Friday, December 9, 2011

What Did You Do with All My Free Time?

I haven't had much time to catch up on Raising Hope. You'll see no spoilers here -- we haven't managed to watch an episode all season. We've recorded them, though, and now that Grey's Anatomy and other favorite shows are on hiatus, at least we'll have some TV to watch as winter sets in.

A friend of mine recently quoted Dr. Phil, "Having two children is 120 hours a week of work -- that's 40 hours per kid, plus 40 hours of working or maintaining the home." (She paraphrased.) The joke is that with twins, it's at least 3 times the work of one child (Baby A, Baby B, and logistics between them). I'm figuring it's about 120 hours of childcare alone, plus twice the laundry, cooking, and supplying two kids who wear the same size and eat the same amount.

On Wednesday of last week, Jon flew to Amsterdam, then Korea via Germany. He flew on nice planes, above Coach class all the way. So for the next week my primary responsibility was taking care of Jack and Salem at home, with Nanny Erin's help.

Now, being alone with twins for stretches up to 36 hours is in fact cause for panic, but only in retrospect. I didn't really know what I was getting into, seeing that the last time he took this trip he left for 5 days not 8, and at that time the twinfants stayed put. But this did give me the opportunity to contemplate life as a single parent of twins.

The first thing I noticed is that Jon does a boatload of housework. It took me two days to remember to bring in the mail, or take out the trash. And when both twins need attention, he can competently care for one or both for long stretches. Saturday morning, I desperately needed to restock the fridge, and managed to dash out while Erin kept the boys; I'm extremely glad I didn't have to drag both of them to any stores. Because of his height, he is better able to step over the gate holding a child than I am, so I usually penned one and opened the gate, which unfortunately just gave them more insight into how to open it. (They're working on it. I see them standing there, considering the latch, discussing options in Babel.)

What did I manage to do besides baby care? Not much.
  • I lowered the boys' high chairs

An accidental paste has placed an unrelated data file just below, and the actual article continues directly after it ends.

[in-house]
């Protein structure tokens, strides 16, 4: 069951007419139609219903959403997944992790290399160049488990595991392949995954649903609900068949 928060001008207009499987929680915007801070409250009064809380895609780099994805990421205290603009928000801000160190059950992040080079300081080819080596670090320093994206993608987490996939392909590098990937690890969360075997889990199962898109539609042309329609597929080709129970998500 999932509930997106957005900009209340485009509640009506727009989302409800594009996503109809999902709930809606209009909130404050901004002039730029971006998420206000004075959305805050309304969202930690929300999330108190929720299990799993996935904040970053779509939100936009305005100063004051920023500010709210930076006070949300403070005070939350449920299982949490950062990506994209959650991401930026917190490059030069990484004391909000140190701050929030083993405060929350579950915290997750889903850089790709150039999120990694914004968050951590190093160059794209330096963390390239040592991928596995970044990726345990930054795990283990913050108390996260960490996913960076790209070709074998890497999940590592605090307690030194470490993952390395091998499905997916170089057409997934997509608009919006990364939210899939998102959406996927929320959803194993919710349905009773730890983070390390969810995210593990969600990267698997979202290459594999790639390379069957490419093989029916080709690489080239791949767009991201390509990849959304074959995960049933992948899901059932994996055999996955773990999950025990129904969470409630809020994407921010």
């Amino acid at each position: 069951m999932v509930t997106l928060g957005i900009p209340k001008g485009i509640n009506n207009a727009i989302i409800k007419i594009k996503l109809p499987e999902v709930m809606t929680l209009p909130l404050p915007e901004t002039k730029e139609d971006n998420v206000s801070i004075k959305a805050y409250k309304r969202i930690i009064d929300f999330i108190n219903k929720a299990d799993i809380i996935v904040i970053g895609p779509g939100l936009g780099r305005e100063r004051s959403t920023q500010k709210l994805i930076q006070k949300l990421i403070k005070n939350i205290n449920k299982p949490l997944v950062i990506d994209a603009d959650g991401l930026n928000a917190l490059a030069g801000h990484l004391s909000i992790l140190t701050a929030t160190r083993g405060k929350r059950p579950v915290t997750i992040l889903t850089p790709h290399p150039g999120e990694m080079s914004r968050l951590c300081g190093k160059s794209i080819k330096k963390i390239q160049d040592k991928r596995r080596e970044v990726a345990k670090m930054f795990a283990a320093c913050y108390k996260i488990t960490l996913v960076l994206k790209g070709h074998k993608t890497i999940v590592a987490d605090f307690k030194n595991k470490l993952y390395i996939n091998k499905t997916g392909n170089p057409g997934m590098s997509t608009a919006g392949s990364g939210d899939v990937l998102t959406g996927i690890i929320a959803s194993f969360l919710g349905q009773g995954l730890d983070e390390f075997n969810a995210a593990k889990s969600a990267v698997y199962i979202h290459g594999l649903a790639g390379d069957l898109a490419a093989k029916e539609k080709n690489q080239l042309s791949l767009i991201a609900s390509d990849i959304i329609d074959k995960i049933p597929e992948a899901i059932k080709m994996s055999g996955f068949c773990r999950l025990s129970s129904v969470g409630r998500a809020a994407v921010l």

• I posted to Facebook a couple of times
  • I went to the store while Nanny Erin was here
  • I published a couple of blogs for BOGO Baby
  • I took some videos of the boys playing piano
  • I played with them a lot
  • I ordered necessities on the Internet
This might not sound like much over a week if you have one child, it might sound like a bit more if you have two of varying ages. But if you have twins this is a ton.

What are your options as a single parent of twins? Well, first you need help. Second you need distractions, lots of them, including some for the kids. It's best not to let the laundry pile up, nor the bottles, though being a single parent making all the decisions pushed me to encourage the boys toward sippy cups to stretch the bottles. I did notice that the laundry moved along more quickly, being 25% fewer clothes to wash. Even so, I suspect single parents of twins often sleep in their clothes.

I know I did. I call them single-mommy jammies, and I justified it by showering almost daily. Years ago, a friend told me "There will be many days you do not get a shower." I swore that wouldn't be me. But that was before we had twins, so it seems appropriate while taking care of both alone to let some things slide an extra 12 hours.

Jon's been home two days now, and the experience of taking care of twoddlers is being replaced by "Can you please get Jack/Salem off the table? How are we going to get the to stop climbing up on the table?" And he brought home lots of laundry, and has run a few loads. Thank goodness.

1 comment:

  1. When we visited my grandma, Lily climbed up on the coffee table too. Ours is too high at home.

    Sometimes I sleep in my mom clothes. Other days I stay in my jammies.

    Laundry is my nemesis.